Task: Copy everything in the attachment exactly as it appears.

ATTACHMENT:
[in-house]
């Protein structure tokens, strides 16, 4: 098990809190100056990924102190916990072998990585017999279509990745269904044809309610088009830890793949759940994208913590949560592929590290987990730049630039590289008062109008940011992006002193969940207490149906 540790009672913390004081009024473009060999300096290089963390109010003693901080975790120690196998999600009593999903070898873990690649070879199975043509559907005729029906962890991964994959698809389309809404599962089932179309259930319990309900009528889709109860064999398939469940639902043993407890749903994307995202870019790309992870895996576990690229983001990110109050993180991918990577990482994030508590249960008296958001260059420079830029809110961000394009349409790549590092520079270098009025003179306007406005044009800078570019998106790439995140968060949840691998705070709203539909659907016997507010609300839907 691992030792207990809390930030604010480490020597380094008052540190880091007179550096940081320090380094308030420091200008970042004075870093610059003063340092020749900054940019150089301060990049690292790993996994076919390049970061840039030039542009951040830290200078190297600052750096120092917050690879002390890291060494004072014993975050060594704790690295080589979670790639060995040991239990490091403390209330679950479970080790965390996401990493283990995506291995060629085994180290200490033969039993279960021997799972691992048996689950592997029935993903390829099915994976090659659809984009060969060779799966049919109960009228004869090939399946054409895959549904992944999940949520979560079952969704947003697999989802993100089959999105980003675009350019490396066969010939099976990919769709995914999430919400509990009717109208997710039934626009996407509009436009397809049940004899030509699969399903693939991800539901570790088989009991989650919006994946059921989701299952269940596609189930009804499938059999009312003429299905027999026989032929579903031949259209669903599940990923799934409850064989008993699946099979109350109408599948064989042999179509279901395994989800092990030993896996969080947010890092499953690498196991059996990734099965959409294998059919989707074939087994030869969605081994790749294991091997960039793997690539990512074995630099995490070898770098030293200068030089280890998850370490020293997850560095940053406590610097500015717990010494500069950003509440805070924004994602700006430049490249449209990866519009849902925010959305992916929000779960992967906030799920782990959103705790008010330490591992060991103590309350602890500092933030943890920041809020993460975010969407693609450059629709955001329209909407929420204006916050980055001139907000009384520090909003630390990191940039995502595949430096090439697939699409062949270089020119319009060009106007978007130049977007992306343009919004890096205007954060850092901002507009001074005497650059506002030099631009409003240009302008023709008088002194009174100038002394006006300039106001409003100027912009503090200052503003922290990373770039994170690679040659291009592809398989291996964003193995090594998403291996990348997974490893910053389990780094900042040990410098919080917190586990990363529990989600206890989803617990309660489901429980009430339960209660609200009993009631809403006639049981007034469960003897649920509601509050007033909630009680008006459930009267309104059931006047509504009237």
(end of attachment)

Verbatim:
[in-house]
């Protein structure tokens, strides 16, 4: 098990809190100056990924102190916990072998990585017999279509990745269904044809309610088009830890793949759940994208913590949560592929590290987990730049630039590289008062109008940011992006002193969940207490149906 540790009672913390004081009024473009060999300096290089963390109010003693901080975790120690196998999600009593999903070898873990690649070879199975043509559907005729029906962890991964994959698809389309809404599962089932179309259930319990309900009528889709109860064999398939469940639902043993407890749903994307995202870019790309992870895996576990690229983001990110109050993180991918990577990482994030508590249960008296958001260059420079830029809110961000394009349409790549590092520079270098009025003179306007406005044009800078570019998106790439995140968060949840691998705070709203539909659907016997507010609300839907 691992030792207990809390930030604010480490020597380094008052540190880091007179550096940081320090380094308030420091200008970042004075870093610059003063340092020749900054940019150089301060990049690292790993996994076919390049970061840039030039542009951040830290200078190297600052750096120092917050690879002390890291060494004072014993975050060594704790690295080589979670790639060995040991239990490091403390209330679950479970080790965390996401990493283990995506291995060629085994180290200490033969039993279960021997799972691992048996689950592997029935993903390829099915994976090659659809984009060969060779799966049919109960009228004869090939399946054409895959549904992944999940949520979560079952969704947003697999989802993100089959999105980003675009350019490396066969010939099976990919769709995914999430919400509990009717109208997710039934626009996407509009436009397809049940004899030509699969399903693939991800539901570790088989009991989650919006994946059921989701299952269940596609189930009804499938059999009312003429299905027999026989032929579903031949259209669903599940990923799934409850064989008993699946099979109350109408599948064989042999179509279901395994989800092990030993896996969080947010890092499953690498196991059996990734099965959409294998059919989707074939087994030869969605081994790749294991091997960039793997690539990512074995630099995490070898770098030293200068030089280890998850370490020293997850560095940053406590610097500015717990010494500069950003509440805070924004994602700006430049490249449209990866519009849902925010959305992916929000779960992967906030799920782990959103705790008010330490591992060991103590309350602890500092933030943890920041809020993460975010969407693609450059629709955001329209909407929420204006916050980055001139907000009384520090909003630390990191940039995502595949430096090439697939699409062949270089020119319009060009106007978007130049977007992306343009919004890096205007954060850092901002507009001074005497650059506002030099631009409003240009302008023709008088002194009174100038002394006006300039106001409003100027912009503090200052503003922290990373770039994170690679040659291009592809398989291996964003193995090594998403291996990348997974490893910053389990780094900042040990410098919080917190586990990363529990989600206890989803617990309660489901429980009430339960209660609200009993009631809403006639049981007034469960003897649920509601509050007033909630009680008006459930009267309104059931006047509504009237």